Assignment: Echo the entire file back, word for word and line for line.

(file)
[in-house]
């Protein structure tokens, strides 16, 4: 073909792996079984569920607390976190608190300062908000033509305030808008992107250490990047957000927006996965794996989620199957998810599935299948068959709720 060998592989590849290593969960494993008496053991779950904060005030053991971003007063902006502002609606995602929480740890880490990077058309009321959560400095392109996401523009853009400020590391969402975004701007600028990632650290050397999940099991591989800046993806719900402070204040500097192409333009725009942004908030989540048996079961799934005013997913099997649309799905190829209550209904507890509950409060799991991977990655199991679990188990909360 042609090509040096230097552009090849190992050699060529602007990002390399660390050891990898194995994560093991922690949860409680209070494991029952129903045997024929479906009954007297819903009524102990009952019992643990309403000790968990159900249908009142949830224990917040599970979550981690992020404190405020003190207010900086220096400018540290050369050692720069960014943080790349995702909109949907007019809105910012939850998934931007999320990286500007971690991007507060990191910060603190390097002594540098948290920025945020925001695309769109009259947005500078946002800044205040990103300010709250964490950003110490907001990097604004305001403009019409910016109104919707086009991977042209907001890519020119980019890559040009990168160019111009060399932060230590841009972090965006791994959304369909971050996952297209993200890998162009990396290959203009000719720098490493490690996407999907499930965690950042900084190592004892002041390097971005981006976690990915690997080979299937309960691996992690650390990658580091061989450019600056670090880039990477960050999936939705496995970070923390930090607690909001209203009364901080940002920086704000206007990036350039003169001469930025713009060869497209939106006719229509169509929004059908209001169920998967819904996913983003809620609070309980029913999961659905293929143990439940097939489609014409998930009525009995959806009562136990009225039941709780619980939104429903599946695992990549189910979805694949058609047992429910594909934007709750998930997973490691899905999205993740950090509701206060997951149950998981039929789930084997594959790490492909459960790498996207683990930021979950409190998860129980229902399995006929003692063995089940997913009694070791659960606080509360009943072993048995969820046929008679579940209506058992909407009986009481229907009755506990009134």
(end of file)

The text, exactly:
[in-house]
């Protein structure tokens, strides 16, 4: 073909792996079984569920607390976190608190300062908000033509305030808008992107250490990047957000927006996965794996989620199957998810599935299948068959709720 060998592989590849290593969960494993008496053991779950904060005030053991971003007063902006502002609606995602929480740890880490990077058309009321959560400095392109996401523009853009400020590391969402975004701007600028990632650290050397999940099991591989800046993806719900402070204040500097192409333009725009942004908030989540048996079961799934005013997913099997649309799905190829209550209904507890509950409060799991991977990655199991679990188990909360 042609090509040096230097552009090849190992050699060529602007990002390399660390050891990898194995994560093991922690949860409680209070494991029952129903045997024929479906009954007297819903009524102990009952019992643990309403000790968990159900249908009142949830224990917040599970979550981690992020404190405020003190207010900086220096400018540290050369050692720069960014943080790349995702909109949907007019809105910012939850998934931007999320990286500007971690991007507060990191910060603190390097002594540098948290920025945020925001695309769109009259947005500078946002800044205040990103300010709250964490950003110490907001990097604004305001403009019409910016109104919707086009991977042209907001890519020119980019890559040009990168160019111009060399932060230590841009972090965006791994959304369909971050996952297209993200890998162009990396290959203009000719720098490493490690996407999907499930965690950042900084190592004892002041390097971005981006976690990915690997080979299937309960691996992690650390990658580091061989450019600056670090880039990477960050999936939705496995970070923390930090607690909001209203009364901080940002920086704000206007990036350039003169001469930025713009060869497209939106006719229509169509929004059908209001169920998967819904996913983003809620609070309980029913999961659905293929143990439940097939489609014409998930009525009995959806009562136990009225039941709780619980939104429903599946695992990549189910979805694949058609047992429910594909934007709750998930997973490691899905999205993740950090509701206060997951149950998981039929789930084997594959790490492909459960790498996207683990930021979950409190998860129980229902399995006929003692063995089940997913009694070791659960606080509360009943072993048995969820046929008679579940209506058992909407009986009481229907009755506990009134």